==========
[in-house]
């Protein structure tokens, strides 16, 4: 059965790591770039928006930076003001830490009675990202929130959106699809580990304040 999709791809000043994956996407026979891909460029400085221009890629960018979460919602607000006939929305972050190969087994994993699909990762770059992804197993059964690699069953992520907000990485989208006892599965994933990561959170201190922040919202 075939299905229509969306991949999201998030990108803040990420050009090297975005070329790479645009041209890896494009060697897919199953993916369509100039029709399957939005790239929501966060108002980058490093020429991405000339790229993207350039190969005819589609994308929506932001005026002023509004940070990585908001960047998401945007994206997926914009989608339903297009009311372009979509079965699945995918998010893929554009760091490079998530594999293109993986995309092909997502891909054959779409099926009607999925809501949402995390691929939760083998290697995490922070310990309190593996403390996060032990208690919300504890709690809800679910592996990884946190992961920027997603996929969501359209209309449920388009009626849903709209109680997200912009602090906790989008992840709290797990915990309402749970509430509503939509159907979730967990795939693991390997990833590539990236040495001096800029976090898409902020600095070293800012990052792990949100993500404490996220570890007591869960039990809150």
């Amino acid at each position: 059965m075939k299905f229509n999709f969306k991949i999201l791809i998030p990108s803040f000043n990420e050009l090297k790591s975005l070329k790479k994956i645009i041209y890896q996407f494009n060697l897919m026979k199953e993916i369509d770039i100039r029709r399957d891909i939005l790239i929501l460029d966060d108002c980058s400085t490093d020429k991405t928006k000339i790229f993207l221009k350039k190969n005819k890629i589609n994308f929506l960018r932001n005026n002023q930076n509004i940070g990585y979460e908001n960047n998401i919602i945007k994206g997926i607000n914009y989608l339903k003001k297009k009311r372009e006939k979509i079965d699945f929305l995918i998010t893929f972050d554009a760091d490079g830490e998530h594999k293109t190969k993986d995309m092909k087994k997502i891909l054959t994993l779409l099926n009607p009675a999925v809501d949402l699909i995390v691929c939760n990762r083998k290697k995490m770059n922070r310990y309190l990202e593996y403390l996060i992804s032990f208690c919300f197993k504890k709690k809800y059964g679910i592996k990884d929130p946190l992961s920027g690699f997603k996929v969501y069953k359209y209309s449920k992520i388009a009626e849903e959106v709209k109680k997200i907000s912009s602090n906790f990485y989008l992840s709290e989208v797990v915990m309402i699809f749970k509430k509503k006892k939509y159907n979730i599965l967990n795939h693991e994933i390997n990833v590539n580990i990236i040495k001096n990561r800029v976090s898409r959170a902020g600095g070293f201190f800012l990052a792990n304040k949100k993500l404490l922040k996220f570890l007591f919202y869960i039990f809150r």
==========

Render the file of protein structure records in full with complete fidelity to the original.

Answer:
[in-house]
């Protein structure tokens, strides 16, 4: 059965790591770039928006930076003001830490009675990202929130959106699809580990304040 999709791809000043994956996407026979891909460029400085221009890629960018979460919602607000006939929305972050190969087994994993699909990762770059992804197993059964690699069953992520907000990485989208006892599965994933990561959170201190922040919202 075939299905229509969306991949999201998030990108803040990420050009090297975005070329790479645009041209890896494009060697897919199953993916369509100039029709399957939005790239929501966060108002980058490093020429991405000339790229993207350039190969005819589609994308929506932001005026002023509004940070990585908001960047998401945007994206997926914009989608339903297009009311372009979509079965699945995918998010893929554009760091490079998530594999293109993986995309092909997502891909054959779409099926009607999925809501949402995390691929939760083998290697995490922070310990309190593996403390996060032990208690919300504890709690809800679910592996990884946190992961920027997603996929969501359209209309449920388009009626849903709209109680997200912009602090906790989008992840709290797990915990309402749970509430509503939509159907979730967990795939693991390997990833590539990236040495001096800029976090898409902020600095070293800012990052792990949100993500404490996220570890007591869960039990809150």
């Amino acid at each position: 059965m075939k299905f229509n999709f969306k991949i999201l791809i998030p990108s803040f000043n990420e050009l090297k790591s975005l070329k790479k994956i645009i041209y890896q996407f494009n060697l897919m026979k199953e993916i369509d770039i100039r029709r399957d891909i939005l790239i929501l460029d966060d108002c980058s400085t490093d020429k991405t928006k000339i790229f993207l221009k350039k190969n005819k890629i589609n994308f929506l960018r932001n005026n002023q930076n509004i940070g990585y979460e908001n960047n998401i919602i945007k994206g997926i607000n914009y989608l339903k003001k297009k009311r372009e006939k979509i079965d699945f929305l995918i998010t893929f972050d554009a760091d490079g830490e998530h594999k293109t190969k993986d995309m092909k087994k997502i891909l054959t994993l779409l099926n009607p009675a999925v809501d949402l699909i995390v691929c939760n990762r083998k290697k995490m770059n922070r310990y309190l990202e593996y403390l996060i992804s032990f208690c919300f197993k504890k709690k809800y059964g679910i592996k990884d929130p946190l992961s920027g690699f997603k996929v969501y069953k359209y209309s449920k992520i388009a009626e849903e959106v709209k109680k997200i907000s912009s602090n906790f990485y989008l992840s709290e989208v797990v915990m309402i699809f749970k509430k509503k006892k939509y159907n979730i599965l967990n795939h693991e994933i390997n990833v590539n580990i990236i040495k001096n990561r800029v976090s898409r959170a902020g600095g070293f201190f800012l990052a792990n304040k949100k993500l404490l922040k996220f570890l007591f919202y869960i039990f809150r």